Most people believe that the significant deterioration in the Greek balance of payments after the introduction of the Euro is a clear sign of the fall in Greek competitiveness and of unsustainable private debt expansion dynamics. It is assumed that the Greek economy was not able to provide the global market with goods and services of a sufficient quality and competitive price while the large expansion of domestic demand (due to significant private credit flows) expanded imports with a rate that led to a large increase in the goods deficit.

Although there is some truth in the above statement, a closer look at the detailed balance of payments data (from BoG) reveals some very interesting facts. The actual balance of payments figure deteriorated significantly from a deficit of €11bn in 2002 to €36.5bn in 2008 all while nominal GDP expanded by 50% in the corresponding time period.

Yet imports and exports of goods excluding oil & ships expanded with the same rate (although at a rate higher than nominal GDP which suggests that private credit flows did play a role). What made the corresponding deficit increase by around €10bn was the fact that exports are only 34-36% of imports although that ratio remained relatively steady throughout that period:

Greek Balance of Payments Imports Exports of other goods 2002 - 2008The actual increase in the balance of payments deficit can be attributed to 3 factors:

  1. An increase in the oil balance deficit which more than doubled by 2008.
  2. The ship balance moving from a surplus of €400mn to a deficit of more than €4.6bn in 2008 and
  3. A significant increase in the balance of investment income (mostly interest payments) from €2.3bn in 2002 to €10.6bn during 2008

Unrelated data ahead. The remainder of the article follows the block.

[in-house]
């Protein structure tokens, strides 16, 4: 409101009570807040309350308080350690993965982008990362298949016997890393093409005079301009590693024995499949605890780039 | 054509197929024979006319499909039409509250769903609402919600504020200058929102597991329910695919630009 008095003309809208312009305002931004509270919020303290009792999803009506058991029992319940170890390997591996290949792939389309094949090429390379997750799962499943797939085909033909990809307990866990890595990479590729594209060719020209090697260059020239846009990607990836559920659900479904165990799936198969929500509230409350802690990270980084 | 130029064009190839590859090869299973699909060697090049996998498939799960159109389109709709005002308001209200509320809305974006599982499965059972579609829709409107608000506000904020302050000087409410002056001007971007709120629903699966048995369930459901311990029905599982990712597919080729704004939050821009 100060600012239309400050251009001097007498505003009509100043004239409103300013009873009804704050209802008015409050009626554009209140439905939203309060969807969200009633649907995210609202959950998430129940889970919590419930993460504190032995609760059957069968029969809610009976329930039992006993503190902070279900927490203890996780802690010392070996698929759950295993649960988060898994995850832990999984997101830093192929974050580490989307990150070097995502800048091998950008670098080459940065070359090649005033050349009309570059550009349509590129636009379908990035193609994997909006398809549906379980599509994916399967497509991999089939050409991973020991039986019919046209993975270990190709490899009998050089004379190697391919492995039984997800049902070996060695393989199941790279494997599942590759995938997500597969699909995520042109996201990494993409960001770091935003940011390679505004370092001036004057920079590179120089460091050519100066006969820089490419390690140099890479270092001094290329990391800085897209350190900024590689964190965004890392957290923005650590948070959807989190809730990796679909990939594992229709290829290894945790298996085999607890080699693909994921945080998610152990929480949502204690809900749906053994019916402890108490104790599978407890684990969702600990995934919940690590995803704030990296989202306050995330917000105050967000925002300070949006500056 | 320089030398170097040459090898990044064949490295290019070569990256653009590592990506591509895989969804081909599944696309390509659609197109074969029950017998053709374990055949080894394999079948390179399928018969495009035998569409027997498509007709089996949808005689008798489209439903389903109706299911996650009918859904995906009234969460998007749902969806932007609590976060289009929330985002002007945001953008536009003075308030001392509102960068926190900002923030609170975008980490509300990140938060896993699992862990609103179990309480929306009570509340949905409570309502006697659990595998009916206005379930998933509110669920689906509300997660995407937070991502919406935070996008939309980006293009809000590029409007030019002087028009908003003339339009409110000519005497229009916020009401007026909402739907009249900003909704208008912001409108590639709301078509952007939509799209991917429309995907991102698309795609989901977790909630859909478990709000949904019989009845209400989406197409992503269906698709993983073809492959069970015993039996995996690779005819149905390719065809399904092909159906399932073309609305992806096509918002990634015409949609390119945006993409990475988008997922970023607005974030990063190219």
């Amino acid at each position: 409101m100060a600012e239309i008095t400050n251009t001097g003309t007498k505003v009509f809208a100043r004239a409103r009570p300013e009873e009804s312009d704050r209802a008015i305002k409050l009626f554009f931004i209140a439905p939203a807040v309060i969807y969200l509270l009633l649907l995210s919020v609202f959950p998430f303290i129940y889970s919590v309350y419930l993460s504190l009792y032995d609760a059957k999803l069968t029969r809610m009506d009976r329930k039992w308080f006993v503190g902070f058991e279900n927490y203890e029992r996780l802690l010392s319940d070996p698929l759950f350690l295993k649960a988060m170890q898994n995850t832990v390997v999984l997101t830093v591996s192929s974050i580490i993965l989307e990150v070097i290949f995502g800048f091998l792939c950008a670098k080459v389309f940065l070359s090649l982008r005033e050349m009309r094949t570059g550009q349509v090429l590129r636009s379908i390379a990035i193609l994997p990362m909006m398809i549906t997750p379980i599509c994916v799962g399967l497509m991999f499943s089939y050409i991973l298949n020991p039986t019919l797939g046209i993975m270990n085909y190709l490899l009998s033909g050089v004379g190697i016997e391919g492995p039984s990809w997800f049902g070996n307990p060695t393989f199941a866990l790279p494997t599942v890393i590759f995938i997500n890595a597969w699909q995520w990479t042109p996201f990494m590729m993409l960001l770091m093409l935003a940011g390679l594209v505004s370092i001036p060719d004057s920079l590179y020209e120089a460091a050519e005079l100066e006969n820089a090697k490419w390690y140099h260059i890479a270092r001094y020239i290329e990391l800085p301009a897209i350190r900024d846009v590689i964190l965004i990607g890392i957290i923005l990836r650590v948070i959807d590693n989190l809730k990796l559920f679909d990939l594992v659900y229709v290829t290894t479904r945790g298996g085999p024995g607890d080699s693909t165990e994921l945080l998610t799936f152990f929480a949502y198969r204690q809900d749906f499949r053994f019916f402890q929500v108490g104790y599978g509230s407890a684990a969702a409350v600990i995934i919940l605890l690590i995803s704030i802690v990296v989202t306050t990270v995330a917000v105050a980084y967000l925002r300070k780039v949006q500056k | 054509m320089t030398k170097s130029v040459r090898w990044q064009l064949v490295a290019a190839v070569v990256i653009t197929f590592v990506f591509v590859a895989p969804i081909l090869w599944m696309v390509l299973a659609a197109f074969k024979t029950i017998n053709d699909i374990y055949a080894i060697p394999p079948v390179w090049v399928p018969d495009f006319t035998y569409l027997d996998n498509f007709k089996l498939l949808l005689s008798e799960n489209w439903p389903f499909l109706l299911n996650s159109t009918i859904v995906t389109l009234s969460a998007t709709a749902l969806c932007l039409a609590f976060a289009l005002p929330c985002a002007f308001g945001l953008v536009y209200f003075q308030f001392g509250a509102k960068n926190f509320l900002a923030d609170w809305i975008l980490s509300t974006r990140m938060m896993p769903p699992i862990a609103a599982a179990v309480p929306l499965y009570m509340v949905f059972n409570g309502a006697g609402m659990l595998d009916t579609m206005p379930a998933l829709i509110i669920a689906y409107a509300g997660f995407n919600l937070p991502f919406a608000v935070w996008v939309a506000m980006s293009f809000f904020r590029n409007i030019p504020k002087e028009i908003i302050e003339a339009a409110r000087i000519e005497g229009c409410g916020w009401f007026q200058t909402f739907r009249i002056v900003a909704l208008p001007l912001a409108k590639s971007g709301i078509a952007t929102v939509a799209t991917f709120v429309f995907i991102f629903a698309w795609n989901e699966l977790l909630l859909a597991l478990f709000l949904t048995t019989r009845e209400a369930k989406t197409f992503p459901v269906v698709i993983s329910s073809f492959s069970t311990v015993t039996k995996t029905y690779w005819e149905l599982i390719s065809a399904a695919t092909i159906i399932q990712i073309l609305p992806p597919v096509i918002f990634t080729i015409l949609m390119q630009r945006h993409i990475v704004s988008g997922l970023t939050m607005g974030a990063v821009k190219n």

Greek Balance of Payments - Oil Ship and Investment Income Balance 2002 - 2008

The first factor can mostly by attributed to a large increase in global oil prices during that period, especially denominated in Euros.  By 2008, global Euro oil price had increased 150% compared to 2002 while the Greek oil balance deficit had expanded by a comparable 170%.

The swing of the ship balance to a large deficit is most probably accounted by a corresponding increase in ship building/purchases investment by Greek ship companies. This was a period of large global trade growth with the Baltic Dry Index reaching new highs. The reasonable assumption was that these large investments would quickly translate into increased shipping payments that would be used to finance the initial outflows and (also) lower the current account deficit through a higher services surplus.

As for the investment income deficit this is mostly the outcome of stock-flow adjustment and monetary policy. Each year’s current account deficit added to an increase of Greek foreign net liabilities and to larger net interest payments in a semi-automatic way. Moreover, the increase in short-term interest rates by the ECB after 2005 made servicing the same amount of net liabilities even more expensive which is one of the reasons why the investment income deficit expanded more rapidly during 2006 – 2008.

If we assume that the sum of the Balance of Goods excluding oil & ships and the balance of services can be regarded as the most representative metric for the Greek external sector and competitiveness we observe that this deficit expanded by only €4.5bn during 2002 – 2008. The bulk of the balance of payments deficit expansion can be accounted by oil, ships and investment income. In other words, global factors (oil prices, expansion of trade and the shipping industry, ECB monetary policy) as well as the automatic effect of flows on stocks were the main drivers of the Greek external deficit.

Greek Balance of Payments changes since 2002 up to 2008